The whaling season is extremely short and as soon as the yearly quota has been reached, all countries must stop. Naturally every country tries to get as many whales of the total as possible. Once a whale is killed, it is hauled alongside, and the body cavity is inflated with compressed air to make the whale buoyant. It should be remembered that the whales which are now being processed are the “wrong” whales and they would otherwise sink. The whale is then flagged, lighted, and a radio transmitter secured to it, and it is cast adrift while the killer boat continues to search for more victims. At the end of the hunting period, the killer boat retraces its route, picking up the whales it has killed. These are secured to the sides of the ship and brought back to the factory ship for processing.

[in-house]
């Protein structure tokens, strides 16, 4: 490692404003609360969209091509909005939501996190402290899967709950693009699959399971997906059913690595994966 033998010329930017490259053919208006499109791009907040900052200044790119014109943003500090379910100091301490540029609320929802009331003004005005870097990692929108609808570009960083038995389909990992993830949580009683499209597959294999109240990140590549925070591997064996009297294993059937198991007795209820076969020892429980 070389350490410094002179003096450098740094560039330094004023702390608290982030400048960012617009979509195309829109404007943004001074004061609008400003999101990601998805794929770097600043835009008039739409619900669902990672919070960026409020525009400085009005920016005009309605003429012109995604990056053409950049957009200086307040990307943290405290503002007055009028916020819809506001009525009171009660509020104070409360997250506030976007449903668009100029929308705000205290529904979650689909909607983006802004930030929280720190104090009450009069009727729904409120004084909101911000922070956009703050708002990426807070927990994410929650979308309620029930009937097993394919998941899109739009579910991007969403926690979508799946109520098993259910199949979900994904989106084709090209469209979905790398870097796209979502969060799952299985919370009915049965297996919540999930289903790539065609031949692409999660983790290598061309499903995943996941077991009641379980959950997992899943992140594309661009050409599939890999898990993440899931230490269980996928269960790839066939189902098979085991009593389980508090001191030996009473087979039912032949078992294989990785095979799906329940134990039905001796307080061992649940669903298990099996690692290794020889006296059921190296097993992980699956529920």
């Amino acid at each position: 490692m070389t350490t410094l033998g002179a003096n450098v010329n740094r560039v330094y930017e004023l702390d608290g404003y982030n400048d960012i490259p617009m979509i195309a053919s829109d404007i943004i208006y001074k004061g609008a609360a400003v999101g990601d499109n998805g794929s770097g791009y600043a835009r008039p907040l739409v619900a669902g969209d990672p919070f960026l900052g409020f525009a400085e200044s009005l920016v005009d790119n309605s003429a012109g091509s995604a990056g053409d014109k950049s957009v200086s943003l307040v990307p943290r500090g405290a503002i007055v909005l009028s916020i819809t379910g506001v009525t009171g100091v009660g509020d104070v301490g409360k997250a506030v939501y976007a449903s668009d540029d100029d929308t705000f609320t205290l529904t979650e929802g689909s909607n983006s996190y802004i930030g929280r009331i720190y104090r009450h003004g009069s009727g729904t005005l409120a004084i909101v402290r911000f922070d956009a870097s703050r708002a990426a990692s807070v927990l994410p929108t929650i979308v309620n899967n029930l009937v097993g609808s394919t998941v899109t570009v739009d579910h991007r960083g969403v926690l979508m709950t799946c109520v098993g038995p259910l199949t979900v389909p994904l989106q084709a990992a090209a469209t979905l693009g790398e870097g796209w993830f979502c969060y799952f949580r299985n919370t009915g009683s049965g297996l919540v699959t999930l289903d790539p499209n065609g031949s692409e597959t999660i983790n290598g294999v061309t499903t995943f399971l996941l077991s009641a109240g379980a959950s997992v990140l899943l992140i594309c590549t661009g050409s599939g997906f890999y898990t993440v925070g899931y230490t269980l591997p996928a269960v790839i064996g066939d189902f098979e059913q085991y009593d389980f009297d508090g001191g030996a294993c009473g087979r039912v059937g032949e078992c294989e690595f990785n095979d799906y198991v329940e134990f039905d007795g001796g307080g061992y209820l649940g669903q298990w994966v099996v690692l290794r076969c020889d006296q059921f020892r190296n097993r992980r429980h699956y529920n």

Naturally, the technological improvements which make whaling profitable again would have been meaningless without the discovery of new whaling grounds. About 1900 the seas around the antarctic continent were found to be teeming with whales. These were principally three species—the humpback, the finback, and the blue. The blue whale is distinguished by the fact that it is the largest mammal on earth, reaching sometimes 100 feet in length and weighing over 100 tons. It is the species preferred by whalers but it is not as plentiful as its close relative, the finback, which is the second largest species, ranging in length from 60 to 80 feet. The humpback whale has never been too abundant, but along with the rorqual, or Sei whale, it has provided an extra dividend for the business.